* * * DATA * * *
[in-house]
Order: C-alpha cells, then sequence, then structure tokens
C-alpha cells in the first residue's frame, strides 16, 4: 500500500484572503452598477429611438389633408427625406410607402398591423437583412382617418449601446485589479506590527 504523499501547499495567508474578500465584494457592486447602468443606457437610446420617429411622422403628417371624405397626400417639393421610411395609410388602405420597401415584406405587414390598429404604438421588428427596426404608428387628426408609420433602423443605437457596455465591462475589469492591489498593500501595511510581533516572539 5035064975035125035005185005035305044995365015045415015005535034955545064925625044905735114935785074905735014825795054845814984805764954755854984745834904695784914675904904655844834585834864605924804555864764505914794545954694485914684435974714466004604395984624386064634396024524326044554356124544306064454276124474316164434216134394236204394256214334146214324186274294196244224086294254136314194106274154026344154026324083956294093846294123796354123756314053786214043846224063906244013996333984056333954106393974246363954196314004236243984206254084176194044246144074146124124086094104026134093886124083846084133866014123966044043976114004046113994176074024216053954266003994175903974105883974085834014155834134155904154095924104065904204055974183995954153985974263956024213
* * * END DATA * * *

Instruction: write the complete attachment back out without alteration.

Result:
[in-house]
Order: C-alpha cells, then sequence, then structure tokens
C-alpha cells in the first residue's frame, strides 16, 4: 500500500484572503452598477429611438389633408427625406410607402398591423437583412382617418449601446485589479506590527 504523499501547499495567508474578500465584494457592486447602468443606457437610446420617429411622422403628417371624405397626400417639393421610411395609410388602405420597401415584406405587414390598429404604438421588428427596426404608428387628426408609420433602423443605437457596455465591462475589469492591489498593500501595511510581533516572539 5035064975035125035005185005035305044995365015045415015005535034955545064925625044905735114935785074905735014825795054845814984805764954755854984745834904695784914675904904655844834585834864605924804555864764505914794545954694485914684435974714466004604395984624386064634396024524326044554356124544306064454276124474316164434216134394236204394256214334146214324186274294196244224086294254136314194106274154026344154026324083956294093846294123796354123756314053786214043846224063906244013996333984056333954106393974246363954196314004236243984206254084176194044246144074146124124086094104026134093886124083846084133866014123966044043976114004046113994176074024216053954266003994175903974105883974085834014155834134155904154095924104065904204055974183995954153985974263956024213